Caitlan with her first taupo rainbow trout

Taupo & Tongariro River Fly Fishing Report & Review Winter 2023

Roy Bowers Fly fishing reports, General

Following on from the unusual weather last year, we’ve had more strange weather this past couple of months.  NIWA, our National Institute of Water and Atmospheric Research, talked about El Nino weather patterns and predicted at the start of May that “rainfall is most likely to be normal or above normal in the north and west of the North Island while normal rainfall is the most likely in the east of the North Island”. The Coromandel Peninsula a few hour’s drive north of Taupo has already received twice it’s annual rainfall in only half a year, whereas around Taupo we’ve had next to no rain.  You can see in the Tongariro River Flow chart below that we’ve not had a good flood for a couple of months.

Tongariro River flow for 3 months to 25 July 2023

Normally by now we have had a couple of good floods that have triggered literally thousands of spawning trout to head up the local rivers on their annual spawning runs. So far this year the DOC fish traps appear to have had about half the fish they had at the same time last year. The news is not all bad because we’ve still had some great fishing days with clients (that’s why you pay for a Taupo Fly Fishing Guide! ), and it does mean there is potentially some awesome fishing to come when we finally get some good rain. There were also greater numbers of fish washed into the lake in the heavy Spring floods last year and most of these will be coming back upstream, so we predict overall spawning numbers could be epic again this winter. It will be interesting to see if we get more fish running in August and September, or if it means that the spawning runs spread out longer into October and even into November.

The Hinemaia and Waitahanui usually see hordes of anglers in May as these rivers often get early spawning runs, but this winter they have been spasmodic with small pods of fish moving upstream fairly quickly. You might have success in a pool and return the next morning to find it empty again. Egg patterns have fished well as they often do in June and July and the new slushies have been hugely popular with trout and anglers – and disprove the theory that egg flies need to get smaller and smaller and more lifelike. The Waitahanui rip has fished well on a sinking line with an orange or lime Boobie, and this makes sense when you think that there are a lot of trout in the lake wanting to spawn and congregating near river mouths waiting for the barometer to drop and signal its go-time.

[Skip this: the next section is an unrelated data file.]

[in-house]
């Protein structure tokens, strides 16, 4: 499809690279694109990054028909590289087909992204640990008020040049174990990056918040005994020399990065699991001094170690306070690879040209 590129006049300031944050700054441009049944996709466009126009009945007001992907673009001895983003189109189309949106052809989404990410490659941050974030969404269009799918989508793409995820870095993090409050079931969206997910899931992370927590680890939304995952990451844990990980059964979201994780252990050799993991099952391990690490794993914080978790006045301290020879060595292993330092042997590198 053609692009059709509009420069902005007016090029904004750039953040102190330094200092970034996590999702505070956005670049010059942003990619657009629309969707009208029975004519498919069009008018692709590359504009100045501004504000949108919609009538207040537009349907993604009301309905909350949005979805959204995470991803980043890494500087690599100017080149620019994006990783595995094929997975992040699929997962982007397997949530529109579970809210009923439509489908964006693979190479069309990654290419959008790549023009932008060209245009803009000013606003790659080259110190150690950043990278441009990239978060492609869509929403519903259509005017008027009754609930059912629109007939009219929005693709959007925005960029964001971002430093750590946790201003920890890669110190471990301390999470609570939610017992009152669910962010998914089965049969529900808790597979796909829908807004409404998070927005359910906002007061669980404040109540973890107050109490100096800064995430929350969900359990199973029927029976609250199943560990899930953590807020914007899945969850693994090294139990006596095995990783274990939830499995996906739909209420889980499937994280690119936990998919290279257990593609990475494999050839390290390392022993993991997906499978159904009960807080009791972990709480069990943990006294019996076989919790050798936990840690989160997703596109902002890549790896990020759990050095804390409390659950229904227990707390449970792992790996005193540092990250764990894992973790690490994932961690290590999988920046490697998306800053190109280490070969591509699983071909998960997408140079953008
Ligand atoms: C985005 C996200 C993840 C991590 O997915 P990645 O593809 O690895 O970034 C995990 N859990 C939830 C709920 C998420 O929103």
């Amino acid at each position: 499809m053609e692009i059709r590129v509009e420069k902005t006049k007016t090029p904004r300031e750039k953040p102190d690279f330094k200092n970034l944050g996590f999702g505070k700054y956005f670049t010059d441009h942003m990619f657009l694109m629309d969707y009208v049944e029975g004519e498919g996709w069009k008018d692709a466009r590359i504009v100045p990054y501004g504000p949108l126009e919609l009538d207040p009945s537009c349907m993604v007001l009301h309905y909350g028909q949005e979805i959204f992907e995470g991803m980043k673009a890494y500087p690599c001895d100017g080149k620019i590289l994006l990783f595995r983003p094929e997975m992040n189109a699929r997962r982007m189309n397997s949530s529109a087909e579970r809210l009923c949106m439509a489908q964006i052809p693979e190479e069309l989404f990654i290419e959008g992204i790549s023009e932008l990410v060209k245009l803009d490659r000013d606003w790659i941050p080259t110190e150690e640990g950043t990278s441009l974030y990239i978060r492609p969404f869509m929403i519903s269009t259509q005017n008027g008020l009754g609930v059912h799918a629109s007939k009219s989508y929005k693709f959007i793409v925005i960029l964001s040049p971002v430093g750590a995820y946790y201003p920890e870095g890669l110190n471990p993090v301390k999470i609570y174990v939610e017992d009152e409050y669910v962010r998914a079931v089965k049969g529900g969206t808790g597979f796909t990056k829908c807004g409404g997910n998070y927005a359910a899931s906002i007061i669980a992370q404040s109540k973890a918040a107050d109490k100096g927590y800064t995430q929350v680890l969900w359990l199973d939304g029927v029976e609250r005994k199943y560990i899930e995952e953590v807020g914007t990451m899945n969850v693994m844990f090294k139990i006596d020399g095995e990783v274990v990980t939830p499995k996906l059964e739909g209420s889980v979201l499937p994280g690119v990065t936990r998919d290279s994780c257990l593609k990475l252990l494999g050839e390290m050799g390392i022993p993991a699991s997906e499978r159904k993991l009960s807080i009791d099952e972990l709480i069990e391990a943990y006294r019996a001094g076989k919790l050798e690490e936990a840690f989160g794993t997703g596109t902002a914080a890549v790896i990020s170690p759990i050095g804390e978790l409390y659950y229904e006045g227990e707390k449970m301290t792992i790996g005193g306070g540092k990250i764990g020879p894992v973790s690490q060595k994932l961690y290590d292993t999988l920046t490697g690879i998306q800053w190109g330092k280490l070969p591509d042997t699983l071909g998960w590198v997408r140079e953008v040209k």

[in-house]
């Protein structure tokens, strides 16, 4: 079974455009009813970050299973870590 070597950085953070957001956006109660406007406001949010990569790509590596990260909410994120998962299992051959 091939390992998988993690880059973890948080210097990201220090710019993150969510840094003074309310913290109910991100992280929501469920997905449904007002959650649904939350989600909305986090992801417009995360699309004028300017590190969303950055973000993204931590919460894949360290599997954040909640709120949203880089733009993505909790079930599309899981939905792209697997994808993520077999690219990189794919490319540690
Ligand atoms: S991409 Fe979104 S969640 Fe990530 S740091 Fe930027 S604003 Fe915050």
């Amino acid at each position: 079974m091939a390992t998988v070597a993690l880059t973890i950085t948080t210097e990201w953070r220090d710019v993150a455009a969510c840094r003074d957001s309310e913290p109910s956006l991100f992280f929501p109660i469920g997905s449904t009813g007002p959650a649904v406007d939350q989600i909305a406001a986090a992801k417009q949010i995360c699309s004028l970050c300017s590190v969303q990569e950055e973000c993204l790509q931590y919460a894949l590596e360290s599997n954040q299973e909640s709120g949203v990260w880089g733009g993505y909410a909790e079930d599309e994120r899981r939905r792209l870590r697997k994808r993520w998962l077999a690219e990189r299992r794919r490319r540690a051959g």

The Tauranga-Taupo has not fired yet as it normally does but will be amazing when we next get some decent rain. The carpark still has lots of cars most days and those anglers willing to walk and poke around are being rewarded with some nice rainbows on small naturals like Hare and Coppers and attractors like the C3 Gummers Carpet Caddis.

Caitlan with her first trout caught fly fishing on the Tongariro River, Taupo winter 2023

The Tongariro River is such a great fishery that it has still delivered even with trout just coming up in small runs usually overnight. The water at the moment is gin clear and low so requires more stealth as you approach pools. Over the last few weeks the speys have been slaying with darker smaller Rabbit flies and Woolly Buggers swung through the deeper pools and edges of faster runs, but now in the clear conditions the nymphing is back into its own. Small 14 or even 16 Caddis flies are working well due to the recent bloom in insect activity. In these clear conditions treat fly fishing the Tongariro like a backcountry river where you extend your leader and hunt through all the pools and backwaters to find fish – don’t just charge into a pool and lob your flies up into the head like you might have done on past occasions. A little more patience and more observation will reap some satisfying rewards. While there may not be so many fish running yet, the quality of them has been stunning and well worth the effort.

FAQ: Can I keep trout to eat?


Yes especially in winter it helps the health of the fishery to keep a trout now and then. If you are staying at a lodge ask if they will cook it for you, Tongariro Lodge Restaurant in Turangi is one where the chef will create a platter with your trout, and a number of places in Taupo will as well. If you want to get your fish smoked then Farmers Discount Meats in Taupo or Turangi Fish Smoking in Turangi will do it for you and they may even courier overseas for you.

Be safe if wading at the river mouths and take a walking pole on the Tongariro River as the rocks are very slippery since they haven’t had a good flood to clean them. As we continue to watch the forecast for some good rain we wish you all the best and tight lines until next time.